That is the goal of supply chain.

For that to happen, first off, you need visibility. What the heck is going on? You must know shipment and inventory location in real time, product status, whether it will arrive an hour early, an hour late – or perhaps never.

Second, you must know how to respond when visibility changes. In today’s complex and evolving supply chains, artificial intelligence can manage most exceptions to plans and address them with optionality.

Control tower AI can look within the boundaries you have established. Often, the AI can determine what optionality you need to deal with real-time uncertainty.

AI only scales critical issues to humans. Things like a container arrival delayed from noon Tuesday to 4 p.m. Wednesday. Or a ship stuck off the coast for 15 days.

Those issues need to be understood and solved at the network level. After all, today’s supply chain networks comprise dozens, hundreds or even thousands or different enterprises.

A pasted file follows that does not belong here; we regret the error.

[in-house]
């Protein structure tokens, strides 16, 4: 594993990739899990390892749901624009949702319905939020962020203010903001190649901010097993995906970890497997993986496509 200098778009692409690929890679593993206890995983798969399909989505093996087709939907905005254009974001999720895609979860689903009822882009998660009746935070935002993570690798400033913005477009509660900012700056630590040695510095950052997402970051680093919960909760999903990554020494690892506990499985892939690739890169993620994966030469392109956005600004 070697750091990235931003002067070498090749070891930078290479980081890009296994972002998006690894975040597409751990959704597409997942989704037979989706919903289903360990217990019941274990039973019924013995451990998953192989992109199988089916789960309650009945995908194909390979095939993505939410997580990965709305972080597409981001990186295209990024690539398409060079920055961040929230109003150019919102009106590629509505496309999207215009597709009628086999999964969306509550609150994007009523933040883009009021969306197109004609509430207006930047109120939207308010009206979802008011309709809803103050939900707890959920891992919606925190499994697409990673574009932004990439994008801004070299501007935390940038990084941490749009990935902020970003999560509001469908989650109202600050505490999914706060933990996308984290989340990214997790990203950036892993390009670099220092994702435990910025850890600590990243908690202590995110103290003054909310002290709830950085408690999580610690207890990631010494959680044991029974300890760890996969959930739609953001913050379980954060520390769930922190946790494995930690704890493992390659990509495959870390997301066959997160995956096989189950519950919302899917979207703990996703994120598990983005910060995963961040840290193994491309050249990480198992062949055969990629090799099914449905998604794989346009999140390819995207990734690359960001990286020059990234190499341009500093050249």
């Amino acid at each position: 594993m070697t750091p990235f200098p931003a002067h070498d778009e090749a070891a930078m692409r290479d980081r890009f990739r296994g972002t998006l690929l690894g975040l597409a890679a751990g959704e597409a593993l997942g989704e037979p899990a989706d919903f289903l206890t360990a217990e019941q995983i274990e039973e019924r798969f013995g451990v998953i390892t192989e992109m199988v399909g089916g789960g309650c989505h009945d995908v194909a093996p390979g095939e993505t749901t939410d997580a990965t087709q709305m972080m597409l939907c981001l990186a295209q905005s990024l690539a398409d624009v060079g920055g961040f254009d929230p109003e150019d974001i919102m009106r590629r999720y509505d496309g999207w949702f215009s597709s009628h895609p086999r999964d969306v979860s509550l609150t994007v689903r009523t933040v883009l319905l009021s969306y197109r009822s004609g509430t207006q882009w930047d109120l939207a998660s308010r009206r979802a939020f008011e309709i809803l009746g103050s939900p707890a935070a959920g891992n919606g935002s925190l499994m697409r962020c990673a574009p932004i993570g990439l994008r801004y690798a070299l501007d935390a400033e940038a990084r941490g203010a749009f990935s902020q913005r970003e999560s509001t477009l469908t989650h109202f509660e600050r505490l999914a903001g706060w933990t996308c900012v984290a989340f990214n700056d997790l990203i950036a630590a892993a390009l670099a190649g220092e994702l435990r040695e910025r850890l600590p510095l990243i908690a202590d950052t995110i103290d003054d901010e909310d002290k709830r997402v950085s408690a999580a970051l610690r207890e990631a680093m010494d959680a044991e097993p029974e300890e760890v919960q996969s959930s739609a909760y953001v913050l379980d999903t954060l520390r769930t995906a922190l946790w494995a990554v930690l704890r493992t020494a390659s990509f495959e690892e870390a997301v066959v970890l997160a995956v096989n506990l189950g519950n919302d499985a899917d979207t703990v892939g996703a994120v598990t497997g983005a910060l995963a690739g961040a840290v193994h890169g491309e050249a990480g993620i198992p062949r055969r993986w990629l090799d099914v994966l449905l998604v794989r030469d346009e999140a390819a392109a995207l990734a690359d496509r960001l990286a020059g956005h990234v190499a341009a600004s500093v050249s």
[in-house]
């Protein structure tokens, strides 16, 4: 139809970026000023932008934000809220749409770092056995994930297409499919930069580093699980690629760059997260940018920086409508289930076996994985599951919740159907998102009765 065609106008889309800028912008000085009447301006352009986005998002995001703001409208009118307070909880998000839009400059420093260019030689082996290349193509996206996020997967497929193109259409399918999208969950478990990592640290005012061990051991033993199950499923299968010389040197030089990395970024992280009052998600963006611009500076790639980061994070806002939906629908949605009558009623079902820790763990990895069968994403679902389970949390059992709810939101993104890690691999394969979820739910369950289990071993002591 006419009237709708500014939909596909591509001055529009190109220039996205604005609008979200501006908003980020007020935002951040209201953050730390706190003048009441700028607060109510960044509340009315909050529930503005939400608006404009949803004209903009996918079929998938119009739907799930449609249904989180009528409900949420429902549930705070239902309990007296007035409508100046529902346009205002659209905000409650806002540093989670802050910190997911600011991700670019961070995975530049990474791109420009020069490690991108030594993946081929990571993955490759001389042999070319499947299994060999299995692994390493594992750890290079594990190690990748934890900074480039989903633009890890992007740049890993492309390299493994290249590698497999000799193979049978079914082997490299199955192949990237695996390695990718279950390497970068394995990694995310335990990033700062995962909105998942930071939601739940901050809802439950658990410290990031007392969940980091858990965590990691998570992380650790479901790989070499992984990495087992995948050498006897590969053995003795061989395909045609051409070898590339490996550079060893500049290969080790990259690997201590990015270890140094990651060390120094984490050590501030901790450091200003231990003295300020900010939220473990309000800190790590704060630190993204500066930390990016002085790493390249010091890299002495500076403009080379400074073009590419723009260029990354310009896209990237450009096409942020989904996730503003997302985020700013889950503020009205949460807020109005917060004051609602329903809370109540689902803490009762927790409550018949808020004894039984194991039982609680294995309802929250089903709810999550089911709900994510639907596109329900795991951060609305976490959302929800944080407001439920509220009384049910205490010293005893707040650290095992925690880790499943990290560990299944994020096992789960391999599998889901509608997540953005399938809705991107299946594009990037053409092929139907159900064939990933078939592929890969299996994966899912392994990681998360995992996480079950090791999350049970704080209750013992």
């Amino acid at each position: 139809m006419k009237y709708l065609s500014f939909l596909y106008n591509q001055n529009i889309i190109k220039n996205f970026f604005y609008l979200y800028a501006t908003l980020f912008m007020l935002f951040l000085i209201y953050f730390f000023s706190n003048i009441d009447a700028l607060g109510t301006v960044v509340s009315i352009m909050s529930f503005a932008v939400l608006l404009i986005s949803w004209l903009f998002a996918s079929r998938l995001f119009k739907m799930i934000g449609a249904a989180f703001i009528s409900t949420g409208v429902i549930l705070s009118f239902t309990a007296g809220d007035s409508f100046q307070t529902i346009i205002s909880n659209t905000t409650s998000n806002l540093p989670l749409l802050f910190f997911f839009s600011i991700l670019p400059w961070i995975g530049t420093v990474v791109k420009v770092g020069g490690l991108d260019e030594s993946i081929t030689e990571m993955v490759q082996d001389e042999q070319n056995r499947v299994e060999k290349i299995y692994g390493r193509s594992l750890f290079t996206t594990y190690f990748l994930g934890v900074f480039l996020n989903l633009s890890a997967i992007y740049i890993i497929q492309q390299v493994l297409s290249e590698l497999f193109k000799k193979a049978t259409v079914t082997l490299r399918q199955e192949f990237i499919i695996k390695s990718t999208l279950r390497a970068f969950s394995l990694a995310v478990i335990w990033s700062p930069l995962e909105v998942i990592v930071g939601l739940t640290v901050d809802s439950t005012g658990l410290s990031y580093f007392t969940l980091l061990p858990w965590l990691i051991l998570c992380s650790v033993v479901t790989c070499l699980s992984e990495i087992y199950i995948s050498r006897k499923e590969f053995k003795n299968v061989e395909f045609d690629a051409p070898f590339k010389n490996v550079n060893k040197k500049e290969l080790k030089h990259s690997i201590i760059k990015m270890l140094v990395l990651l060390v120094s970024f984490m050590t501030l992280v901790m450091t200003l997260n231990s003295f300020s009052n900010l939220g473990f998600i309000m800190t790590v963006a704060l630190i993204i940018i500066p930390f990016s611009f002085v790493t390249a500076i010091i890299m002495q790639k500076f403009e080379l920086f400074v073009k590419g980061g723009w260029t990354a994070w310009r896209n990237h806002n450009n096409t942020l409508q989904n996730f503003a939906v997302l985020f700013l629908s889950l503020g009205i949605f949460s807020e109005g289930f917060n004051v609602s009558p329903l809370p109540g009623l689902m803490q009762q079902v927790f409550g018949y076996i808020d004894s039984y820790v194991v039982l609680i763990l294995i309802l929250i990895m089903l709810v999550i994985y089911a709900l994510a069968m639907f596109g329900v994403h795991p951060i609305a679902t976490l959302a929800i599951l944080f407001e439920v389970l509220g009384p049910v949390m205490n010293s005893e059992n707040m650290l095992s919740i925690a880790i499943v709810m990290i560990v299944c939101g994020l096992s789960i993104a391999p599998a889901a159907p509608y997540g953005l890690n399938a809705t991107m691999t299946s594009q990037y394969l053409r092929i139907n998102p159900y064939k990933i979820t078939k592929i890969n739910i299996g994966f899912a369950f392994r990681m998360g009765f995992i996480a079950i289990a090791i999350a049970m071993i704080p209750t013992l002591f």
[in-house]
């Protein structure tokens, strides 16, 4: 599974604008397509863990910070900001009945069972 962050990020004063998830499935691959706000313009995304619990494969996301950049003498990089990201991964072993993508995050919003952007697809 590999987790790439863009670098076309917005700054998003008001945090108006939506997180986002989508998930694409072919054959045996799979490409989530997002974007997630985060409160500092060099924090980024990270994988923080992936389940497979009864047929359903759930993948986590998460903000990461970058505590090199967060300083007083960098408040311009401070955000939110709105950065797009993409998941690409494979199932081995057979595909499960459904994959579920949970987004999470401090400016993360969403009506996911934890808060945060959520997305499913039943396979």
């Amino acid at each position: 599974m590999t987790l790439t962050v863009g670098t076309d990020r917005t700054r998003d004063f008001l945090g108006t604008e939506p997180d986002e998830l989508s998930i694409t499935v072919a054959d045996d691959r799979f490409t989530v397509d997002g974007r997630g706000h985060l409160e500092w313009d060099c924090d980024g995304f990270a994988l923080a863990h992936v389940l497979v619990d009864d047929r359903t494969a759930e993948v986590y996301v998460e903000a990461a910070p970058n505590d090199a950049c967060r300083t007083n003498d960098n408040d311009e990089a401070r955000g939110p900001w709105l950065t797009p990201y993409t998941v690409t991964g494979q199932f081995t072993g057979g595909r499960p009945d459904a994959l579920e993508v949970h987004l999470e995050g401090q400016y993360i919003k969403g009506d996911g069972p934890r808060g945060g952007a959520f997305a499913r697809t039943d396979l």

For the last piece, 3PLs will need to execute that optionality. That means a network that lets all parties know what’s going to happen, what’s not going to happen, and who will do what tasks.

Think about the last time you were on an airplane. The airline’s goal is to get passengers safely to their location. How possible would that be without control towers? Unlikely.

3PLs that refuse to integrate control towers into their operations are like airplanes flying blind. Not an effective way to achieve competitive advantage in today’s market.

Supply Chain Innovation Example: A Control Tower in Action

Dock scheduling is a huge issue in America. People who discuss the issue usually blame the shortage of truck drivers.

As usual, what people talk about is not the real issue. The real problem? Truck drivers want to drive trucks, not spend one-third of their time waiting for a load or waiting to drop a trailer.

In some places, truck drivers who wait don’t even have access to a bathroom.

Perhaps that’s why estimates of driver turnover range from 19% to an alarming 94%.